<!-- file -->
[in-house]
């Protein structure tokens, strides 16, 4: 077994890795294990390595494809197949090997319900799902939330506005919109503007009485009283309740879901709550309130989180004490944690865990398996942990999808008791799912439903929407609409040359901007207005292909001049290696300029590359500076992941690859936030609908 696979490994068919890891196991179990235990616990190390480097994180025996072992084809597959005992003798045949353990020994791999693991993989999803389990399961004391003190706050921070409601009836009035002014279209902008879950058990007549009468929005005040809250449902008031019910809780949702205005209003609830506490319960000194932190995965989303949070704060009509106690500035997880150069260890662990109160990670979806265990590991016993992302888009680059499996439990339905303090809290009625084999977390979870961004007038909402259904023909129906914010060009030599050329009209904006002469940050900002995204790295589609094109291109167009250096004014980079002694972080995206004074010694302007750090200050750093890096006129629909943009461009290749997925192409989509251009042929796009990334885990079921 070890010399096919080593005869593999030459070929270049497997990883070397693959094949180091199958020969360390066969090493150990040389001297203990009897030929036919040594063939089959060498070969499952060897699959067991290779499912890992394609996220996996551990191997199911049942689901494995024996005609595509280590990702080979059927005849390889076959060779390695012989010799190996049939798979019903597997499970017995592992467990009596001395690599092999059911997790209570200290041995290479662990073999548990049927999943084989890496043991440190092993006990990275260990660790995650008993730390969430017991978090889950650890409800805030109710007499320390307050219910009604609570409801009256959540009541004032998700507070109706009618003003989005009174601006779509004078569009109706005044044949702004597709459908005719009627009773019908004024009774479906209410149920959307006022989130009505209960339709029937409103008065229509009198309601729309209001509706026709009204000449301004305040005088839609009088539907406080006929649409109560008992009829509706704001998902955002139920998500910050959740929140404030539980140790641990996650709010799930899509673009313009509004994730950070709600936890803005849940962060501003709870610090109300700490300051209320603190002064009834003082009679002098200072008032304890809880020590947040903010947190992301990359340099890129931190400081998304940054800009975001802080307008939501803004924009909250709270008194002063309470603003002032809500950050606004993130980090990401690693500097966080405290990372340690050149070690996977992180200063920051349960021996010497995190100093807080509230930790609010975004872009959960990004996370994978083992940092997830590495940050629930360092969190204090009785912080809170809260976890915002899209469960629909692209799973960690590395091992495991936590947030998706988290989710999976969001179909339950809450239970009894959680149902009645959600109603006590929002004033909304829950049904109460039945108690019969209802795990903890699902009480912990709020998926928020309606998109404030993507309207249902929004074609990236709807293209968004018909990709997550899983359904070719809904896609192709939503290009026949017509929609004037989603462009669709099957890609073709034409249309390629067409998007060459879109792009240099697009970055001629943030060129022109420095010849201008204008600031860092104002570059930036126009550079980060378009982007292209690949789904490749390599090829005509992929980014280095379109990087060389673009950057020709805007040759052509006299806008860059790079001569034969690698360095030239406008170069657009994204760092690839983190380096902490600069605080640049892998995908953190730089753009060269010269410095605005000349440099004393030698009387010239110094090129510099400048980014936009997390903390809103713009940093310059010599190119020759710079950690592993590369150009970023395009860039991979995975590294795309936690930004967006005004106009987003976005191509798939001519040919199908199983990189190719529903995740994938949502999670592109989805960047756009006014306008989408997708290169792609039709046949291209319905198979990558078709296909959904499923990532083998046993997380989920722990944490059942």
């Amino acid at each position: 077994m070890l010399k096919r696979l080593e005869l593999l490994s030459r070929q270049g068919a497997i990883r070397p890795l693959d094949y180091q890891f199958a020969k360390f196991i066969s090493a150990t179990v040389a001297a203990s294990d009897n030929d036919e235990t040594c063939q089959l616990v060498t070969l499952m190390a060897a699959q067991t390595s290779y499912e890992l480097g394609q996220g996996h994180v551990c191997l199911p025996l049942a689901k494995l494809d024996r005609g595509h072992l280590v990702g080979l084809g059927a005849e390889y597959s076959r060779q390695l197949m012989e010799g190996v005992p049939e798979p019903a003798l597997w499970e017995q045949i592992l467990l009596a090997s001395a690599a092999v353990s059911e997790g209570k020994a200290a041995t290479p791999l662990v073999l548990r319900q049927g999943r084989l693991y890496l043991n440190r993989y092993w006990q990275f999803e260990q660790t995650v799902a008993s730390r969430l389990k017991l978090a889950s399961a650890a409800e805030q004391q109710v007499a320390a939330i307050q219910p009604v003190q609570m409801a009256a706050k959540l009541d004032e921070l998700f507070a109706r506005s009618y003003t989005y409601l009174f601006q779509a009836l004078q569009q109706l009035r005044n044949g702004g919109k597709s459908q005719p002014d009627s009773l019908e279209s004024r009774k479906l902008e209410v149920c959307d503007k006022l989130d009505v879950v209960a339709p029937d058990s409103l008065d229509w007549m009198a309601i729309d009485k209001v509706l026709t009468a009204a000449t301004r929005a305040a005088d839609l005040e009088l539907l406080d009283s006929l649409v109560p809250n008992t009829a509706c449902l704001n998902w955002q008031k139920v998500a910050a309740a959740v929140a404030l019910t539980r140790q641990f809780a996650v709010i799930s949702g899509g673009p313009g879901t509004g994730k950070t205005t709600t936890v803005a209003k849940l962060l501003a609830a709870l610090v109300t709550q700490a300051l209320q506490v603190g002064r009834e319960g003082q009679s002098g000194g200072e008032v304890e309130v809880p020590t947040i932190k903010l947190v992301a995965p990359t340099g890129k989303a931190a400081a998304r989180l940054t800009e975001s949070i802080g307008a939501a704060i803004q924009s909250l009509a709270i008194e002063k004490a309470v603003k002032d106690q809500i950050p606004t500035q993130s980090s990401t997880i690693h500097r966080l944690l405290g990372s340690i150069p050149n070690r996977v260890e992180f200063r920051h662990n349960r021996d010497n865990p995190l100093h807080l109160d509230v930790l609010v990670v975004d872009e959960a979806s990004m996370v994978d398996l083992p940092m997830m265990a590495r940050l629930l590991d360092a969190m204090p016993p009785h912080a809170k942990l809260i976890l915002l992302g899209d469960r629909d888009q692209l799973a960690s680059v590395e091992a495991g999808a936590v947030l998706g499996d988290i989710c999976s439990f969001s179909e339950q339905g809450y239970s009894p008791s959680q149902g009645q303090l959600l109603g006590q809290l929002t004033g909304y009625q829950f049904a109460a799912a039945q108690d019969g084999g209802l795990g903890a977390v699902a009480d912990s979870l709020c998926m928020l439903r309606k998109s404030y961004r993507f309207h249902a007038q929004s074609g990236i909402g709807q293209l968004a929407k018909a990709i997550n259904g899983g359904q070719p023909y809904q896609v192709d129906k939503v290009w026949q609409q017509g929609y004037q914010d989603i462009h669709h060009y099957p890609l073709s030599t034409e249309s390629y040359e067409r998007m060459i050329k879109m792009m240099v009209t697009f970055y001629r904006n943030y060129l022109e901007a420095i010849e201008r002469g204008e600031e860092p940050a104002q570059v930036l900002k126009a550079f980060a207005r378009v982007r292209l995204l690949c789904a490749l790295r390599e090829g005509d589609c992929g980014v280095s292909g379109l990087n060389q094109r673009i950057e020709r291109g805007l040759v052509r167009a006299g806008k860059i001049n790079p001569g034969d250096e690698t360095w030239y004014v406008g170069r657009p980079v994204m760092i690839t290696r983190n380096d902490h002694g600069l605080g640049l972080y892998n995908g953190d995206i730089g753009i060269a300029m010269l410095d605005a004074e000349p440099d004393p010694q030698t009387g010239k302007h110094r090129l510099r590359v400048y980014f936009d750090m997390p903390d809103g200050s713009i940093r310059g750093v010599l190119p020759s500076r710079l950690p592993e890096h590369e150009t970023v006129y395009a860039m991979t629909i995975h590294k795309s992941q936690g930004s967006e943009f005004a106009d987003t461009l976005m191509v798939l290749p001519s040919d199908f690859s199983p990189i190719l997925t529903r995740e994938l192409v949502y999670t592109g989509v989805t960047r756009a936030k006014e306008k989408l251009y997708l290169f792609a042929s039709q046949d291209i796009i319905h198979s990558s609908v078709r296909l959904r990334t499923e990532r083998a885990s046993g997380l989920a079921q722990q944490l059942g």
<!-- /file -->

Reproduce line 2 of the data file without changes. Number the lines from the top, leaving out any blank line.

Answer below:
């Protein structure tokens, strides 16, 4: 077994890795294990390595494809197949090997319900799902939330506005919109503007009485009283309740879901709550309130989180004490944690865990398996942990999808008791799912439903929407609409040359901007207005292909001049290696300029590359500076992941690859936030609908 696979490994068919890891196991179990235990616990190390480097994180025996072992084809597959005992003798045949353990020994791999693991993989999803389990399961004391003190706050921070409601009836009035002014279209902008879950058990007549009468929005005040809250449902008031019910809780949702205005209003609830506490319960000194932190995965989303949070704060009509106690500035997880150069260890662990109160990670979806265990590991016993992302888009680059499996439990339905303090809290009625084999977390979870961004007038909402259904023909129906914010060009030599050329009209904006002469940050900002995204790295589609094109291109167009250096004014980079002694972080995206004074010694302007750090200050750093890096006129629909943009461009290749997925192409989509251009042929796009990334885990079921 070890010399096919080593005869593999030459070929270049497997990883070397693959094949180091199958020969360390066969090493150990040389001297203990009897030929036919040594063939089959060498070969499952060897699959067991290779499912890992394609996220996996551990191997199911049942689901494995024996005609595509280590990702080979059927005849390889076959060779390695012989010799190996049939798979019903597997499970017995592992467990009596001395690599092999059911997790209570200290041995290479662990073999548990049927999943084989890496043991440190092993006990990275260990660790995650008993730390969430017991978090889950650890409800805030109710007499320390307050219910009604609570409801009256959540009541004032998700507070109706009618003003989005009174601006779509004078569009109706005044044949702004597709459908005719009627009773019908004024009774479906209410149920959307006022989130009505209960339709029937409103008065229509009198309601729309209001509706026709009204000449301004305040005088839609009088539907406080006929649409109560008992009829509706704001998902955002139920998500910050959740929140404030539980140790641990996650709010799930899509673009313009509004994730950070709600936890803005849940962060501003709870610090109300700490300051209320603190002064009834003082009679002098200072008032304890809880020590947040903010947190992301990359340099890129931190400081998304940054800009975001802080307008939501803004924009909250709270008194002063309470603003002032809500950050606004993130980090990401690693500097966080405290990372340690050149070690996977992180200063920051349960021996010497995190100093807080509230930790609010975004872009959960990004996370994978083992940092997830590495940050629930360092969190204090009785912080809170809260976890915002899209469960629909692209799973960690590395091992495991936590947030998706988290989710999976969001179909339950809450239970009894959680149902009645959600109603006590929002004033909304829950049904109460039945108690019969209802795990903890699902009480912990709020998926928020309606998109404030993507309207249902929004074609990236709807293209968004018909990709997550899983359904070719809904896609192709939503290009026949017509929609004037989603462009669709099957890609073709034409249309390629067409998007060459879109792009240099697009970055001629943030060129022109420095010849201008204008600031860092104002570059930036126009550079980060378009982007292209690949789904490749390599090829005509992929980014280095379109990087060389673009950057020709805007040759052509006299806008860059790079001569034969690698360095030239406008170069657009994204760092690839983190380096902490600069605080640049892998995908953190730089753009060269010269410095605005000349440099004393030698009387010239110094090129510099400048980014936009997390903390809103713009940093310059010599190119020759710079950690592993590369150009970023395009860039991979995975590294795309936690930004967006005004106009987003976005191509798939001519040919199908199983990189190719529903995740994938949502999670592109989805960047756009006014306008989408997708290169792609039709046949291209319905198979990558078709296909959904499923990532083998046993997380989920722990944490059942």